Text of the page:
Apple is adding a limited form of satellite connectivity to new iPhones that lets users send an SOS even when they’re off the grid, no dish required. While it won’t allow ordinary data, voice, or text, it will alert emergency services with your circumstances and location.
In case of an injury in the backcountry or some such situation, users can activate the emergency SOS feature if they have an iPhone 14 or 14 Pro, which have an updated wireless chipset that allows it.
The new feature is different from the satellite-based data and text connectivity incoming from Lynk and, assuming they can get it to work, T-Mobile and Starlink. Those are essentially orbital cell towers that are strong enough to reach and receive signal from the surface, while Apple is reportedly partnering with Globalstar, which is a traditional satellite connectivity operator that operates using bands that normally require a special antenna.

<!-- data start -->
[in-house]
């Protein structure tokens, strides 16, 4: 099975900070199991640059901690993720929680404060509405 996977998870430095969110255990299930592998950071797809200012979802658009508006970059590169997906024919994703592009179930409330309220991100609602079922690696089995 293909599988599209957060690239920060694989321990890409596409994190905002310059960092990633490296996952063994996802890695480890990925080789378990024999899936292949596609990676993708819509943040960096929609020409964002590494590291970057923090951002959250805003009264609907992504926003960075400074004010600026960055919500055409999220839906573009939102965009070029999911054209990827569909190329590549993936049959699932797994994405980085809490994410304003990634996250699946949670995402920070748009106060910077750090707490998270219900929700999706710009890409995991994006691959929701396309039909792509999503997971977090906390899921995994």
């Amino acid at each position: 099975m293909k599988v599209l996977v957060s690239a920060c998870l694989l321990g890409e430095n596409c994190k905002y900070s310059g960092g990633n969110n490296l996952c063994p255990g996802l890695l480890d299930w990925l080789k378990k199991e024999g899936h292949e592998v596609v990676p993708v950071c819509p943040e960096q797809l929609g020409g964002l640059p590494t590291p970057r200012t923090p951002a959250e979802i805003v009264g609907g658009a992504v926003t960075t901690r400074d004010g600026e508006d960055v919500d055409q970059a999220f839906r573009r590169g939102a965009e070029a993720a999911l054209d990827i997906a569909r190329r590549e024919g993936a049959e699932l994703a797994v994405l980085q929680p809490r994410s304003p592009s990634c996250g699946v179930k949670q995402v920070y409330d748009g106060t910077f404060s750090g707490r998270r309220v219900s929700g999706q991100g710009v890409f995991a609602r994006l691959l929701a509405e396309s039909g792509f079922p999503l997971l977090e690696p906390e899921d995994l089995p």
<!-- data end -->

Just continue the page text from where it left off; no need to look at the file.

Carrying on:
Because of this, users will need to actually point their phone at the satellite, which obviously is too small to see — so Apple made a little orientation app that helps you point it in the right direction. But bandwidth is incredibly limited, so once you’re locked in you choose between a few preset messages: what’s the emergency, is anyone hurt, etc. These minimize the data involved and so will take less time to send; your battery level, location, medical information will automatically be sent as well.
(Looks like regular messaging isn’t possible, but we’ll double check the capabilities when more information is made available.)
At best the process should take about 15 seconds, but if there’s any tree cover or the alignment isn’t good, expect it to take a few minutes. And no one will be getting back to you immediately — it’s a one-way conversation. Your SOS will be relayed to a ground station, and from there to emergency services.
The service, first available in the U.S. and Canada starting in November, will be free for two years, Apple said, though it did not get into what it might cost after that period. By that point Lynk and Starlink will likely have their services up and running, and the former at least aims to provide emergency text and SOS capability for free across the globe.